President Bush continues EHR push, sets national goals

By Healthcare IT News
12:00 AM

WASHINGTON – President George W. Bush continued to demonstrate his commitment to improving the nation's healthcare information technology today, calling for widespread adoption of electronic health records in 10 years, doubling funding to $100 million for demonstration projects on healthcare IT, and creating a new sub-Cabinet position of National Health Information Coordinator.

Bush delivered his remarks to about 2,000 community college, business and other leaders attending the American Association of Community Colleges annual convention in Minneapolis

According to a White House document released Monday, the president "believes that innovations in electronic health records and the secure exchange of medical information will help transform healthcare in America." The briefing memo says Bush envisions "a dramatically changed system" in which patients carry their healthcare information on a keychain and can authorize any physician or clinician to access their full records electronically. Finally the system would serve as a sentinel to alert public health authorities of a possible disease outbreak or bioterror attack.

The new political appointee will head the office of the National Health Information Infrastructure under the direction of the Department of Health and Human Services and its secretary, Tommy Thompson. He or she will guide ongoing work on healthcare information standards and champion efforts to support adoption of healthcare information technology in the private sector.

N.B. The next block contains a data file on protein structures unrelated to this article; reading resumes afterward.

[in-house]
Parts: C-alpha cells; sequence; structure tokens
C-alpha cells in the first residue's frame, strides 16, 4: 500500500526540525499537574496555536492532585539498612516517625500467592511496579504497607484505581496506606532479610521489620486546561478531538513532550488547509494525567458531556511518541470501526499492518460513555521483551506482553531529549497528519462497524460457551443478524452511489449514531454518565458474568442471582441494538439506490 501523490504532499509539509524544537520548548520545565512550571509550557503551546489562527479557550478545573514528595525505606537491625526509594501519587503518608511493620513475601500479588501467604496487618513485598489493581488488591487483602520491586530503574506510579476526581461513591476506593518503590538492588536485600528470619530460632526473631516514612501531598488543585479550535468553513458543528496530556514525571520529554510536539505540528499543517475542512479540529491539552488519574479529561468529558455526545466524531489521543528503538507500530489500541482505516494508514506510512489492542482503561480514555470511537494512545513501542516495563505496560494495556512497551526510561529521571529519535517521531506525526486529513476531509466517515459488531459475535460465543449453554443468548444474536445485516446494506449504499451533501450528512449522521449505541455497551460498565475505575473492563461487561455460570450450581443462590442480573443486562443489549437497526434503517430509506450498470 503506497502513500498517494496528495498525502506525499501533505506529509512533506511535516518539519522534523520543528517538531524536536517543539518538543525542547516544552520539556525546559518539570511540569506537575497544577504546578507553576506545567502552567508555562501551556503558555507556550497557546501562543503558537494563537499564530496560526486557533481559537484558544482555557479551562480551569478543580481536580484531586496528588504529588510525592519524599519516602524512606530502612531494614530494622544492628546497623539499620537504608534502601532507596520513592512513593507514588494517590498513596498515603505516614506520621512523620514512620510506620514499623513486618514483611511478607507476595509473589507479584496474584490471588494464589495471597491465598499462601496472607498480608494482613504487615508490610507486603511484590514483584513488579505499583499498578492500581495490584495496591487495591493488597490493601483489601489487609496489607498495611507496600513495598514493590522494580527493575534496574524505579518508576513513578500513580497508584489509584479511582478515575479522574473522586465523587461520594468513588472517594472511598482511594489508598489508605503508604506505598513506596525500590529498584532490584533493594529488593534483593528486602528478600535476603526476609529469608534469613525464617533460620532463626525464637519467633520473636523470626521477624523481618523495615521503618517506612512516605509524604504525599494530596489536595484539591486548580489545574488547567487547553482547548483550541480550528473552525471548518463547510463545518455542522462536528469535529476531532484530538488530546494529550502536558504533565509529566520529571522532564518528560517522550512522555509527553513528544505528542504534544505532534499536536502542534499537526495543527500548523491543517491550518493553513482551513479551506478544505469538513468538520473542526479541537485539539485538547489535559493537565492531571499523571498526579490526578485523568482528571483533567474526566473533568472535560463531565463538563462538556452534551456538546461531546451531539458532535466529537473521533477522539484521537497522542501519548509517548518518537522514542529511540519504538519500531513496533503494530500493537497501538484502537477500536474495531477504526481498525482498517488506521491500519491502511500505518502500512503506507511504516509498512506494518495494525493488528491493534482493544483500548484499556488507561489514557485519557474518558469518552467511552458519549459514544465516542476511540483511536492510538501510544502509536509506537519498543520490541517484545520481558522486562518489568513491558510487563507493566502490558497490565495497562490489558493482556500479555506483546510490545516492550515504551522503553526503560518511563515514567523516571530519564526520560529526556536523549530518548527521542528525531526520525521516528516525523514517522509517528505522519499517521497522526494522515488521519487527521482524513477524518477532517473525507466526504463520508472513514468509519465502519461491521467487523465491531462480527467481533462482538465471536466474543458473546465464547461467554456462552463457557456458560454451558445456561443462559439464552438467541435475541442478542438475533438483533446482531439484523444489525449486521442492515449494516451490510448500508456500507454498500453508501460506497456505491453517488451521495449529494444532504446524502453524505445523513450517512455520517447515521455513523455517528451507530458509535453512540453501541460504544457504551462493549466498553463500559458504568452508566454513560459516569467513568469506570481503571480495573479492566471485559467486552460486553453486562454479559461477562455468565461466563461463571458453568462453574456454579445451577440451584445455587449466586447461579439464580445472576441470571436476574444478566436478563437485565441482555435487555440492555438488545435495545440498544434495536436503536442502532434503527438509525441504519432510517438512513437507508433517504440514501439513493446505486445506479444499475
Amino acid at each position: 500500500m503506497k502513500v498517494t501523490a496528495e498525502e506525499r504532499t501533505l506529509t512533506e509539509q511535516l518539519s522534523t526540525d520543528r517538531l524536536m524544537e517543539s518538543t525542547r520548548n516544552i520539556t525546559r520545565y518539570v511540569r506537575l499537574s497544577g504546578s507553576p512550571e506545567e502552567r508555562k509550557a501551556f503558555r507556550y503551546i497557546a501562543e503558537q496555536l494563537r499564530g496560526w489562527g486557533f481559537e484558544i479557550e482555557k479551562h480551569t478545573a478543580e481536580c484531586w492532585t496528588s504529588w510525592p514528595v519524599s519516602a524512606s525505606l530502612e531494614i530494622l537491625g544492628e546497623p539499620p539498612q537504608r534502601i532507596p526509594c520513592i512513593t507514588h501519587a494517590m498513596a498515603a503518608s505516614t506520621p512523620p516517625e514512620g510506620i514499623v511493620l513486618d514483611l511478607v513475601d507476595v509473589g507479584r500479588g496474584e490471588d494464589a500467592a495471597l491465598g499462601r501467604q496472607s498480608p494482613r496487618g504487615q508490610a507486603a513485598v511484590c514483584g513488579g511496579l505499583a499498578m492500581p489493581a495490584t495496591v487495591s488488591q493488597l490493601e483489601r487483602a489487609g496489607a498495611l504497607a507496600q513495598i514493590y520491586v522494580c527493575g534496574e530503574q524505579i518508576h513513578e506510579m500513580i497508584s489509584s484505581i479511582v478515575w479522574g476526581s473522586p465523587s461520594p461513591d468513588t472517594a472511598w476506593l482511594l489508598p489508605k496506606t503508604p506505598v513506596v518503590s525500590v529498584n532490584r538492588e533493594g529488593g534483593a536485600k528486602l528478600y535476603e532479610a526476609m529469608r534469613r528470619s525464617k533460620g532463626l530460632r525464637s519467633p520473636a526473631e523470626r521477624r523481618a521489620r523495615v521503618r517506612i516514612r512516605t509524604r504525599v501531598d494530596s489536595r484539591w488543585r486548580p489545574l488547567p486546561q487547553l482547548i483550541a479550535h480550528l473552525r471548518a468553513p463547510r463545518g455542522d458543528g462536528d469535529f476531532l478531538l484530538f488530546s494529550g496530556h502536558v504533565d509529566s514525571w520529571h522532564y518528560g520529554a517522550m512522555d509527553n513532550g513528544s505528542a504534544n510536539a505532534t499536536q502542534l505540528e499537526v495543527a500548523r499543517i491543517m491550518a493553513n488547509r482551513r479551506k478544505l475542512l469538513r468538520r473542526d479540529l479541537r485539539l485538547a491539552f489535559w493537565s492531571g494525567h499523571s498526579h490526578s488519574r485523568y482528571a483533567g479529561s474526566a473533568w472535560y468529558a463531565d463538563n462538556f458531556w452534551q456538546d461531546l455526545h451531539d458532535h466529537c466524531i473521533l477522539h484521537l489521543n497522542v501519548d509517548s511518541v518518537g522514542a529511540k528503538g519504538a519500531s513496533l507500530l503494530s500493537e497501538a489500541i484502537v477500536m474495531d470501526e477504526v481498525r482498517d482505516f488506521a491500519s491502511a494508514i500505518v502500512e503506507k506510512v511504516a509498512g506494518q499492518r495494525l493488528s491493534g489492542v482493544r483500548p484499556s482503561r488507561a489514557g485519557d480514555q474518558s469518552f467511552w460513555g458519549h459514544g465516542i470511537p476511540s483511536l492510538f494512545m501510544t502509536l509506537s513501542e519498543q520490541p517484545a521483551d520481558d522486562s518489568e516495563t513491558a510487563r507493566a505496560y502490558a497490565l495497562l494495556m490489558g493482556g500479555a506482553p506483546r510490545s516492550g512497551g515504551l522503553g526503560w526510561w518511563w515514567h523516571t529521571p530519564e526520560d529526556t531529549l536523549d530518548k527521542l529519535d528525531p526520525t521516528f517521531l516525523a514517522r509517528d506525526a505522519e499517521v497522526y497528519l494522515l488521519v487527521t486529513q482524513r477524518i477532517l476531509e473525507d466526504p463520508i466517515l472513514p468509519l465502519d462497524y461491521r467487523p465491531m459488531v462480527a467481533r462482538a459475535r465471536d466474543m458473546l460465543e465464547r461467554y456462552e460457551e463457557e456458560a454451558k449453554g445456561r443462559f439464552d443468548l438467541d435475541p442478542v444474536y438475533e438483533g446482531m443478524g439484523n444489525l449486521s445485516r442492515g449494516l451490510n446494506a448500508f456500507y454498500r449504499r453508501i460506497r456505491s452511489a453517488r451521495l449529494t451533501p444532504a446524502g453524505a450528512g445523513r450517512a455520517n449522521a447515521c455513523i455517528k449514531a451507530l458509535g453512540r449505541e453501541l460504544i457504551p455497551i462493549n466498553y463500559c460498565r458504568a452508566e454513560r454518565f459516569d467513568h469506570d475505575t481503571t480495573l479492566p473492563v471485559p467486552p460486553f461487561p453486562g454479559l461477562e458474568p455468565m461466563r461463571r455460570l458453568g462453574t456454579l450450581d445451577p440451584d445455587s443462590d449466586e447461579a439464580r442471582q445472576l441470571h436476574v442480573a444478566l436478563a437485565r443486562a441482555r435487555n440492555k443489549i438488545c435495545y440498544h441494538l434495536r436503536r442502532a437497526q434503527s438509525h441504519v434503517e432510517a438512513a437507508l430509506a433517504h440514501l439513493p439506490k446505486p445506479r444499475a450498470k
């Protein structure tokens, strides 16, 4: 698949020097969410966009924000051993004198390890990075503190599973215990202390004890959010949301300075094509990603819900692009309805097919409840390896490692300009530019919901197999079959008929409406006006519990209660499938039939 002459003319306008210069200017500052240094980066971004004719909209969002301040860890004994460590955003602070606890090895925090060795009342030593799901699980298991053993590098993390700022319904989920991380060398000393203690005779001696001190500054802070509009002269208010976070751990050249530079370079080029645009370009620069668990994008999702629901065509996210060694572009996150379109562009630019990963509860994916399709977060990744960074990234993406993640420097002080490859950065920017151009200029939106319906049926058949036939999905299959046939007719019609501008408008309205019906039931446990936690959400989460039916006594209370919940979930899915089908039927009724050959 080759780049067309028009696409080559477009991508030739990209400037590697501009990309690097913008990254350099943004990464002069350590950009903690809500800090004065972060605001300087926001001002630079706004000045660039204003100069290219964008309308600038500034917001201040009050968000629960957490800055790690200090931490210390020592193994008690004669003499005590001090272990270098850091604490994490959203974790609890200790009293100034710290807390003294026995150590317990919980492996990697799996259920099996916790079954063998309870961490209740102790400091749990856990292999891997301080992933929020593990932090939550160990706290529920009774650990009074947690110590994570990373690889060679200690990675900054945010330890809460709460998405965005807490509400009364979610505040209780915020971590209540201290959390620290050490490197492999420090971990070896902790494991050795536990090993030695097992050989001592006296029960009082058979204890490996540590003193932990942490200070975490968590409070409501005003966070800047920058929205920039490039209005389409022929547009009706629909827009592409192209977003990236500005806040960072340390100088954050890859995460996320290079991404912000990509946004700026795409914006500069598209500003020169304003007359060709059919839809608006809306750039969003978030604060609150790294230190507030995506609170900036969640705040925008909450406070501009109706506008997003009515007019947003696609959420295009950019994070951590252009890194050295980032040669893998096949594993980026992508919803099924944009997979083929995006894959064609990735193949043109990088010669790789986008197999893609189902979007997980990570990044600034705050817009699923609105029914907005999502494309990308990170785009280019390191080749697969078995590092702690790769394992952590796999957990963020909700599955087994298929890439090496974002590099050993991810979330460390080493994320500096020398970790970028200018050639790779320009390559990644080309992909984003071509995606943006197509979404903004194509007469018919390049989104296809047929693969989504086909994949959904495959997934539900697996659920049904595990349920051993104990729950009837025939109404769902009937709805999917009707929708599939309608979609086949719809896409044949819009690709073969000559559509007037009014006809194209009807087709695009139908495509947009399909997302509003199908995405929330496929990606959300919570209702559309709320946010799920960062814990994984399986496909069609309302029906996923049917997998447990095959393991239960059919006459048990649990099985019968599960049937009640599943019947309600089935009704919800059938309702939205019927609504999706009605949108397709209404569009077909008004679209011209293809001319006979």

The appointee will also be charged with coordinating partnerships between government agencies and private sector stakeholders to speed the adoption of such technology.

Bush and Thompson are expected to name an appointee to the position on Tuesday. The appointee requires Congressional approval.

Officials with the Healthcare Information and Management Systems Society deemed Bush's latest announcements substantive.

"HIMSS has been calling for the formation of this office for 18 months," said Thomas M. Leary, director of federal affairs for HIMSS.

"We've supported Rep. Nancy Johnson's call for the office (HR 2915) and it is one of our top three advocacy priorities."

According to the HHS, the president is calling for the completion and adoption of standards that "will allow medical information to be stored and shared electronically while assuring privacy and security." In an apparent reference to last week's HL7 EHR vote, HHS asserts that much of the "necessary work is already well under way and much of it has already been completed."

The Bush administration specifically referred to standards for electronically transmitting X-rays, lab results and electronic prescriptions.

As for funding, Bush's plan would double the $50 million set aside in the FY 2004 budget for local and regional grants to organizations creating systems to share healthcare information. The $100 million in the proposed 2005 budget would be aimed at demonstration projects to "test the effectiveness of health information technology and establish best practices for more widespread adoption in the health care industry."

The 10-year plan also calls on federal programs, as some of the largest payers in the country, to create incentives and opportunities for healthcare providers to use electronic medical records. According to the memo, "The President will direct these agencies to review their policies and programs and propose modifications and new actions, and to forward the recommendations to him within 90 days."